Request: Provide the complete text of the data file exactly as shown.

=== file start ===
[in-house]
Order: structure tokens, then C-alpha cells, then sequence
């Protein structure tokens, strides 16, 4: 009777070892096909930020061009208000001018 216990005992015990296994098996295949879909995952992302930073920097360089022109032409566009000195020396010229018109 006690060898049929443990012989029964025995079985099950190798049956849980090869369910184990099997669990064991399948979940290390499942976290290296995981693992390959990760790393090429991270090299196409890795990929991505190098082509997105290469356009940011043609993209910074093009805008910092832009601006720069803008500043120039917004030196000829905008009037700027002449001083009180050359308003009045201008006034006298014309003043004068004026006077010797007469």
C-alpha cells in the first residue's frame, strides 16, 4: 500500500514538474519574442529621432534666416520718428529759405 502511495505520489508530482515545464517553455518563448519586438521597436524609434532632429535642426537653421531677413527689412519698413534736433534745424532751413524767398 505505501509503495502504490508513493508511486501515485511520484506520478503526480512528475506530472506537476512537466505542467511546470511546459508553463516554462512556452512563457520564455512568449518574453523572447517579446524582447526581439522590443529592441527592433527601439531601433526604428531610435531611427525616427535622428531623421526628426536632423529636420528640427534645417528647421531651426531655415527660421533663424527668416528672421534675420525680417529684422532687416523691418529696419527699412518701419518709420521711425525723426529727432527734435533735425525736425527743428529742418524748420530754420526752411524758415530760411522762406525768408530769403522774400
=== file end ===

[in-house]
Order: structure tokens, then C-alpha cells, then sequence
């Protein structure tokens, strides 16, 4: 009777070892096909930020061009208000001018 216990005992015990296994098996295949879909995952992302930073920097360089022109032409566009000195020396010229018109 006690060898049929443990012989029964025995079985099950190798049956849980090869369910184990099997669990064991399948979940290390499942976290290296995981693992390959990760790393090429991270090299196409890795990929991505190098082509997105290469356009940011043609993209910074093009805008910092832009601006720069803008500043120039917004030196000829905008009037700027002449001083009180050359308003009045201008006034006298014309003043004068004026006077010797007469």
C-alpha cells in the first residue's frame, strides 16, 4: 500500500514538474519574442529621432534666416520718428529759405 502511495505520489508530482515545464517553455518563448519586438521597436524609434532632429535642426537653421531677413527689412519698413534736433534745424532751413524767398 505505501509503495502504490508513493508511486501515485511520484506520478503526480512528475506530472506537476512537466505542467511546470511546459508553463516554462512556452512563457520564455512568449518574453523572447517579446524582447526581439522590443529592441527592433527601439531601433526604428531610435531611427525616427535622428531623421526628426536632423529636420528640427534645417528647421531651426531655415527660421533663424527668416528672421534675420525680417529684422532687416523691418529696419527699412518701419518709420521711425525723426529727432527734435533735425525736425527743428529742418524748420530754420526752411524758415530760411522762406525768408530769403522774400